4.    WordPress needs a database to be installed for data management. So you can create a new database using the MySQL database that was downloaded and installed.
5.    During the process, you might have to set the credentials for accessing the database that will be used by WordPress.
6.    Once the WordPress installation is complete, open the WebMatrix site workspace to launch your WordPress site by clicking on the ‘Run’ button. This page gives you the URL or permalink of your site.
7.    Here you can also access the source PHP pages for your site from the files workspace. You can modify the pages as per your requirement and once you have modified them, you will have to click on ‘Run again’ from WebMatrix to launch your site.
8.    Your site has now been launched using the default Web browser (e.g., Internet Explorer).
9.    Now log in to your site using the required credentials and access the WordPress dashboard to modify your site. For detailed steps on how to use the WordPress dashboard, visit Reference 6 below.
For a detailed step by step guide refer to http://www.microsoft.com/web/post/your-first-website-using-webmatrix.
Using Microsoft’s Web Platform Installer (Web PI)
1.     Download and install Microsoft’s Web Platform Installer from http://www.microsoft.com/web/downloads/platform.aspx on your system.
2.    Under the ‘Applications’ category in the Web PI, you can add a set of open source applications to install them in your system. Add ‘WordPress’ to install it on your system.
3.    The Web PI also downloads and installs MySQL and PHP packages along with WordPress.
4.    As mentioned above, you will need to create a new database that can be used by WordPress to store its contents.
5.    Now you can open an Internet Explorer page and access your WordPress dashboard by opening your site as
http://localhost/<your site name>.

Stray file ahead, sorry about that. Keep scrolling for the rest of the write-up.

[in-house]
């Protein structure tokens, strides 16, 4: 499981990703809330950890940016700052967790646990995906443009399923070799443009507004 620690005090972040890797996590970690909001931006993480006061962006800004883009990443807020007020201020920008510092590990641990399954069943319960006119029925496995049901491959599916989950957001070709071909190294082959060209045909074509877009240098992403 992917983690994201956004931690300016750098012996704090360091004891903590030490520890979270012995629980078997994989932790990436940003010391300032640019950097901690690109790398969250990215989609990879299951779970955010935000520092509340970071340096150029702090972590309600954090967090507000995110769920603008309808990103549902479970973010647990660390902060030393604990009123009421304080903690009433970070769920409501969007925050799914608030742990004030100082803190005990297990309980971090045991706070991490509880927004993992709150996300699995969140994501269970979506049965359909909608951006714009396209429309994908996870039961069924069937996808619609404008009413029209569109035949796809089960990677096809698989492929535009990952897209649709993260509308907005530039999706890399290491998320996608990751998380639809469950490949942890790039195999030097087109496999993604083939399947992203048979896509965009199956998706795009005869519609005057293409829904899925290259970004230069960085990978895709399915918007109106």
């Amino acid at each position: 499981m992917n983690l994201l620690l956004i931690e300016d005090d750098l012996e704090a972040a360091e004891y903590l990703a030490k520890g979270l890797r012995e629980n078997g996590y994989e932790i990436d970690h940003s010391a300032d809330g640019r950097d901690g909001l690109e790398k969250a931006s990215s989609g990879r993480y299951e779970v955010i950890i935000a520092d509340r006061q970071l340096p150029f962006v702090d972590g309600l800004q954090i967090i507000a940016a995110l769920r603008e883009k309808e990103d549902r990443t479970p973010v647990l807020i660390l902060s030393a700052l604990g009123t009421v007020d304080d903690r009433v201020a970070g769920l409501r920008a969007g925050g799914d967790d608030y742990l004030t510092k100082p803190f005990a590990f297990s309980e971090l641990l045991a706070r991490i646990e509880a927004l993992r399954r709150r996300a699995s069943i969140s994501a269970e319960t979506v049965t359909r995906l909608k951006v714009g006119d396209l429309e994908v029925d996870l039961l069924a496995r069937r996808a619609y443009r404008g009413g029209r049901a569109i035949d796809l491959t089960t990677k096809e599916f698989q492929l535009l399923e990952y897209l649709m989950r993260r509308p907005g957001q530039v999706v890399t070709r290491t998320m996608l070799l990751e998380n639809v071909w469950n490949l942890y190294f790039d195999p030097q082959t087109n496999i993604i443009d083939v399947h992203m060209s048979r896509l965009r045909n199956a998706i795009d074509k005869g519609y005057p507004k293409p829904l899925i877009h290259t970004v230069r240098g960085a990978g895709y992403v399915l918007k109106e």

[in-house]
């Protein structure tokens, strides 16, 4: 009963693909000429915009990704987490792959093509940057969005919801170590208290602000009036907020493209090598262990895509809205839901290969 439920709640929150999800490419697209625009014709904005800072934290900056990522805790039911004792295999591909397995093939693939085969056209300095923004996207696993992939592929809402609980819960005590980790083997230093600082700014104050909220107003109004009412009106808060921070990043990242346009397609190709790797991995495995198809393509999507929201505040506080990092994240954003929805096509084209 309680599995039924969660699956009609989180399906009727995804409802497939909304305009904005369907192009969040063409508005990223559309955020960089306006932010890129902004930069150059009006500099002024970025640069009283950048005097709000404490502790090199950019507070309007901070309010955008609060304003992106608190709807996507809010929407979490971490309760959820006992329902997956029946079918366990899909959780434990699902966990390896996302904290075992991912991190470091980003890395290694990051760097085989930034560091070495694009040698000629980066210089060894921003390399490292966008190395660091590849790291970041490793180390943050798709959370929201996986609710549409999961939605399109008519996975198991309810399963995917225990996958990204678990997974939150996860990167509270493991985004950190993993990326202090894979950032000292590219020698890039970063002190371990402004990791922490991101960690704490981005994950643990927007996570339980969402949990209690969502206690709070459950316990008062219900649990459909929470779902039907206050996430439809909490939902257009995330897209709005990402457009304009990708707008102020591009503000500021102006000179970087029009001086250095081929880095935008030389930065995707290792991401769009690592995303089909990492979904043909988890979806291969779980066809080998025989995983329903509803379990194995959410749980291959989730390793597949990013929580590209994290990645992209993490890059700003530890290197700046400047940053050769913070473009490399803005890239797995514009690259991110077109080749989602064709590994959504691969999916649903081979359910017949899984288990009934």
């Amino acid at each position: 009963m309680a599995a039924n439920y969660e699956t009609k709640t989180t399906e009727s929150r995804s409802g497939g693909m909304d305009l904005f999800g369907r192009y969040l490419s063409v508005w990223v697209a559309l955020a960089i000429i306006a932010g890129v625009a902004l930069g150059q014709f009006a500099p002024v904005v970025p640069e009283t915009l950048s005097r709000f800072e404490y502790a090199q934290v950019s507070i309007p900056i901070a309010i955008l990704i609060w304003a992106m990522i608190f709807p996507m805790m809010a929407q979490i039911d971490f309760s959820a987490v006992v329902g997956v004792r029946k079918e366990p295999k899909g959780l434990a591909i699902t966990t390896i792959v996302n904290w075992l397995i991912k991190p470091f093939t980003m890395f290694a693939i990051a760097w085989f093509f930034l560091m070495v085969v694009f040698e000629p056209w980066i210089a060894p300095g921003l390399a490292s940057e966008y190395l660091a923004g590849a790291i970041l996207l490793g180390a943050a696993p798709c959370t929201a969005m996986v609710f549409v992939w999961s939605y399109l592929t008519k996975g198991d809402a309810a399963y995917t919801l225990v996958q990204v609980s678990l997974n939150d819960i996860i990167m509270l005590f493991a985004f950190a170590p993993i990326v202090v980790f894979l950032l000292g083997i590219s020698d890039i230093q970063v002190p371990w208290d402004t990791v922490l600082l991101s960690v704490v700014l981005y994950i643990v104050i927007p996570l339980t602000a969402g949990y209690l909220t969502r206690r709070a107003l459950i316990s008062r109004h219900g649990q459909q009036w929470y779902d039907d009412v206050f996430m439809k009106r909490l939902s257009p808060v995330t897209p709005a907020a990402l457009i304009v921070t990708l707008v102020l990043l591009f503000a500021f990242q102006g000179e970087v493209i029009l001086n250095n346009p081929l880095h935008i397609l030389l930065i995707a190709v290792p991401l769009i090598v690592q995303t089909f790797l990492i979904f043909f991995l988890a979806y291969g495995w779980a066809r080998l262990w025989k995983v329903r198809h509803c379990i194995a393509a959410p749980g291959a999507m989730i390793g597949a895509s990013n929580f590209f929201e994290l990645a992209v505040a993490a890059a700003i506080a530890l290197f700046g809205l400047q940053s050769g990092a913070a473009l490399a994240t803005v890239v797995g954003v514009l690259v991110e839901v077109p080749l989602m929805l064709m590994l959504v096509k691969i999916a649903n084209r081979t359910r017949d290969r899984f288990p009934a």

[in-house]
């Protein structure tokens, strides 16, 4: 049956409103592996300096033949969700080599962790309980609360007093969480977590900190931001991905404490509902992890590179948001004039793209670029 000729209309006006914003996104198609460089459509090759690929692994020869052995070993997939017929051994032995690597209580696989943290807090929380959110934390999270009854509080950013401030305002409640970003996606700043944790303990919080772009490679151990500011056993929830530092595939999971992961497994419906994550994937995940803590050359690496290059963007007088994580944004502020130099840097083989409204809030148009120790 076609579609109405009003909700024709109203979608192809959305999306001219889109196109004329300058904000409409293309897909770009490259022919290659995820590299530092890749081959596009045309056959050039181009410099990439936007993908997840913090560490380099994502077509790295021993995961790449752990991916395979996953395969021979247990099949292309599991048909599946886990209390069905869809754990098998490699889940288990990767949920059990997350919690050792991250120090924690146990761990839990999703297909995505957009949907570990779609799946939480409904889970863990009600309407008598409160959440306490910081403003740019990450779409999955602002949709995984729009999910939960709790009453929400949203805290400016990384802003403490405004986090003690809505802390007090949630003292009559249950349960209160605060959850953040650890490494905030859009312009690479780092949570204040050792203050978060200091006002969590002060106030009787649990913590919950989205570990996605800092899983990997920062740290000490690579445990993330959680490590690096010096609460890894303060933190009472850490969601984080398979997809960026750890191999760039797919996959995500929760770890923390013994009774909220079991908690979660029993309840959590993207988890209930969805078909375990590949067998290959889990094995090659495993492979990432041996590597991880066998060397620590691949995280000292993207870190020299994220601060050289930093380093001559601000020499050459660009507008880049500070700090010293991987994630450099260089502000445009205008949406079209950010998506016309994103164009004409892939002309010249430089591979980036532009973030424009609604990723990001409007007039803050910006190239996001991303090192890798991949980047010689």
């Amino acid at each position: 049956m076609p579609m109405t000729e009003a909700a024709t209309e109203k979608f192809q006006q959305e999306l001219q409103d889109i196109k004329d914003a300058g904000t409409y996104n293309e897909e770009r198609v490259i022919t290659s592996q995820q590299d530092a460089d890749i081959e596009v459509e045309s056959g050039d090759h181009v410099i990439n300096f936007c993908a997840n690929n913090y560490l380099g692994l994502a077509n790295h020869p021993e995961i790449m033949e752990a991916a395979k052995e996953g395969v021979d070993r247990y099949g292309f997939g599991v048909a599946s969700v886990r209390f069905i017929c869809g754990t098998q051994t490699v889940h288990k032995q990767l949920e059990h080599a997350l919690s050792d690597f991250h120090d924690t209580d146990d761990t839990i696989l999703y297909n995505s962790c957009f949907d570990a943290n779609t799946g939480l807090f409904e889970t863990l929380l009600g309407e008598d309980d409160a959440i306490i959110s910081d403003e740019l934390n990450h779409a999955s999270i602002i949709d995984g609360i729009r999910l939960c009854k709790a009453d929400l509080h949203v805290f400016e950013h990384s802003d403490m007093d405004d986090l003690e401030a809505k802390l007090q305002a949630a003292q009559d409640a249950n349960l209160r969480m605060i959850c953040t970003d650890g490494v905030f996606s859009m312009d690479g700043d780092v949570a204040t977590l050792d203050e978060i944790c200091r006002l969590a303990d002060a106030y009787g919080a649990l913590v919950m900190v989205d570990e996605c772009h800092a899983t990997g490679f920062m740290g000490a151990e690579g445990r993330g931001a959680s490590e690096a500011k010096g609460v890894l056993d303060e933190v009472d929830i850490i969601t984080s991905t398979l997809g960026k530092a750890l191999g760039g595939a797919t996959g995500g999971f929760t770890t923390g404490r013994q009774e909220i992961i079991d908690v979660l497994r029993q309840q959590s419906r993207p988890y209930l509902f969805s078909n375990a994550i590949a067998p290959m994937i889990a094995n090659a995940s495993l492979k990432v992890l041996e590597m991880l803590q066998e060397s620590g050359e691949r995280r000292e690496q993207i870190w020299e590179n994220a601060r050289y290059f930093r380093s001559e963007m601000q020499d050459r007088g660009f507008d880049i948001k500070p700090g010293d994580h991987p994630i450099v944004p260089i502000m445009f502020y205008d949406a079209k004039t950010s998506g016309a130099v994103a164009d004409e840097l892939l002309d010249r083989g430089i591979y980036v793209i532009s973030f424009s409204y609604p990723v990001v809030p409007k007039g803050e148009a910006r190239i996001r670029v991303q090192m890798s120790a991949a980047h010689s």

6.    At this page, provide the required information to complete the WordPress installation.
7.    Now you can log in to your site using the required credentials and access the WordPress dashboard to modify your site. For detailed steps on using the WordPress dashboard, visit http://codex.wordpress.org/Administration_Screens (see References at the end of the article).
For a detailed step by step guide, refer to http://codex.wordpress.org/Installing_on_Microsoft_IIS.
Once you have created, modified and published your site using WordPress, it can be accessed using your system’s hostname or IP address.

Tips and best practices

You can create either a self-hosted site or a free site at WordPress.com. While a self-hosted site may require some initial investment and maintenance costs, a free site may not be best suited for all your requirements as the URL for the site will be something like yoursitename.wordpress.com. So depending on the purpose of your site and your budget, make your choice.

Make a habit of updating your WordPress version, as well as your site, to avoid any security vulnerability. But make sure you have proper backup for your site. For WordPress backup options, refer to http://codex.wordpress.org/WordPress_Backups.
Windows Live writer is another free tool from Microsoft, which can be integrated with WordPress to easily modify your WordPress site’s contents and to add pictures or videos. You can download it from http://www.microsoft.com/en-in/download/details.aspx?id=8621.

For a comprehensive list of WordPress best practices, do refer to http://vip.wordpress.com/documentation/best-practices/.  
[1]    http://codex.wordpress.org/First_Steps_With_WordPress
[2]     http://codex.wordpress.org/Working_with_WordPress
[3]    http://easywpguide.com/
[4]     http://www.iis.net/
[5]     http://www.microsoft.com/web/downloads/
[6]     http://codex.wordpress.org/Administration_Screens  

Previous articleEmbark on Your Programming Journey with AMP
Next articleMongoDB: The Most Popular NoSQL Database
Barun Chaudhary is a lead engineer in the Enterprise Operating System group at Dell India R&D Centre, Bengaluru. He has 7+ years of experience in the Windows operating system and on server virtualization technologies. His areas of interest cover virtualization and cloud computing technologies.
Gobind Vijayakumar works in the OS Engineering group at Dell India R&D Centre, Bengaluru, and has 5+ years of experience in Windows Server operating system and its applications. His interests include server, storage and networking technologies.



Please enter your comment!
Please enter your name here